Life is not a problem to be solved but rather, a mystery to be embraced! These words of wisdom accredited to Gabriel Marcel encapsulate the reality expressed in three informative books. The three titles explore the mystery element hidden in the realms of economy, western civilization and the priesthood. They demonstrate that what unites us in life is stronger than those which separate us. In other words, the mystery that surrounds life in general proves to be stronger than the problems encountered in life. The dilemma of the contemporary individual is to try and live a happy life in a culture where problems are often marginalized and mysteries maligned.
In the Cities and the Wealth of Nations, Jane Jacobs makes the point that the wealth of a nation has its genesis in the success of the city economy. It is the cities that have mastered the art of replacing their imports with what they can produce locally, that can put its dwellers to work and expand economically. Once a city discovers its potential in local production, the next level is to find cities with similar pattern with which trading can take place. This cycle has to be maintained through rigorous production and assiduous trading practices. Even as the businesses thrive, there should be openness to new enterprises that come along with the success of bilateral or multilateral trade. This is to say that ingenuity cannot be sacrificed at the altar of success. For instance, a successful clothing factory may still have to yield to a computerized environment in order to have access to new information relating to the same business. If new opportunities are not embraced or exploited, it becomes just a matter of time before another newer enterprise supplants existing ones. “It is natural for human beings to build new kinds of work and skills on earlier kinds because the capacity to do so is naturally built into us.” A city’s survival in economic terms is thus not just dependant on how it handles what it has within but also how it adjusts to the unforeseeable elements that posit challenges from without.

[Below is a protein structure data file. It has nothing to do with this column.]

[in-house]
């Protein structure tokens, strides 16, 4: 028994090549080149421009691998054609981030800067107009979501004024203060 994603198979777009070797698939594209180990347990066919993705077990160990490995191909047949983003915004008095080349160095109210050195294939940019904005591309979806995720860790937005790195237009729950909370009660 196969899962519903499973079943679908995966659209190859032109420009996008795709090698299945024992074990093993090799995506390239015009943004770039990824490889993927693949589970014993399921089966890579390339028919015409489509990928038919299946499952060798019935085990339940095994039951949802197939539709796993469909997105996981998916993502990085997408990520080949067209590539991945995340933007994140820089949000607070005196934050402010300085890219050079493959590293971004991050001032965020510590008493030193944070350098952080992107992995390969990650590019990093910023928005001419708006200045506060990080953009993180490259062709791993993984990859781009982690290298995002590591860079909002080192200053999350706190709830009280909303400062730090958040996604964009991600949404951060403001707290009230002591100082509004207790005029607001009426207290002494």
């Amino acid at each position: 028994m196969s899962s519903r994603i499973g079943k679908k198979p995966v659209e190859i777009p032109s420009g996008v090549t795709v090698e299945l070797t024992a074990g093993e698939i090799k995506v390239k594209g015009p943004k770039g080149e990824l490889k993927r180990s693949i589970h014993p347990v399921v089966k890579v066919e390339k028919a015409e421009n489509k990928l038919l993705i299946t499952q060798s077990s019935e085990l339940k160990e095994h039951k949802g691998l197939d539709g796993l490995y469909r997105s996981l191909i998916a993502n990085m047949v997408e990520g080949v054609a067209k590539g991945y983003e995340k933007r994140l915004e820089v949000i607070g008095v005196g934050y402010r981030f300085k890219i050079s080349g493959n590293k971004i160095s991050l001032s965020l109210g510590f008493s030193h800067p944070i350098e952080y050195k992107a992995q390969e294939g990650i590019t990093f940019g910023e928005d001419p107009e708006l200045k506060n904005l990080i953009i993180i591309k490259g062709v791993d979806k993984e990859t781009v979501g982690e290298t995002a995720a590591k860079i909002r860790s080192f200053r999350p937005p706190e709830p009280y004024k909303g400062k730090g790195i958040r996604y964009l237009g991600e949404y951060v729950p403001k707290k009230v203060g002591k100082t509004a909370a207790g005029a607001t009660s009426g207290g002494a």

The unforeseeable situations that affect the cycle of economic activity within the city are not just established facts but are actually inevitable. Nothing prepares one for their coming. When economic challenges arrive unannounced, doing nothing is not an option. It has been known that the death of a system could be a blessing in disguise for a better system to spring up. Under such circumstances, decline or sheer running away from the problem is paradoxically not part of the problem but rather part of the solution. As we can see in this context, this is a classical example of mystery. Problem solving mentality would surely fail if it strives to put in check and balances to take care of the unforeseeable. The author describes such a strategy as, “an improvisational drift into unprecedented kinds of work that carry unprecedented problems, then drifting into improvised solutions, which carry further unprecedented work carrying unprecedented problems.” If this sounds like a mystery, it is because that is what it actually is.
Another book, which gives an exposé of the mystery element in life is How the Catholic Church Built Western Civilization by Thomas Woods, Jr., Ph.D. In the very first chapter, the author begins by acknowledging the sad state of affairs, where the Church finds itself ‘ridiculed’ and ‘parodied’ in the current ‘media and popular culture’. He points out that his own students’ understanding of the Church’s history is relegated to the perimeters of corruption, repression, stagnation and unbridled resistance to science. Luckily for the Church though, history is on her side. As Thomas Woods expounds eloquently in a span of about 265 pages, the Church actually built the Western Civilization. Using well documented notes and credible bibliography, he demonstrates how the Church both implicitly and explicitly helped establish universities, how the monks saved civilization and how the concept of international law found its basis on the Church Laws.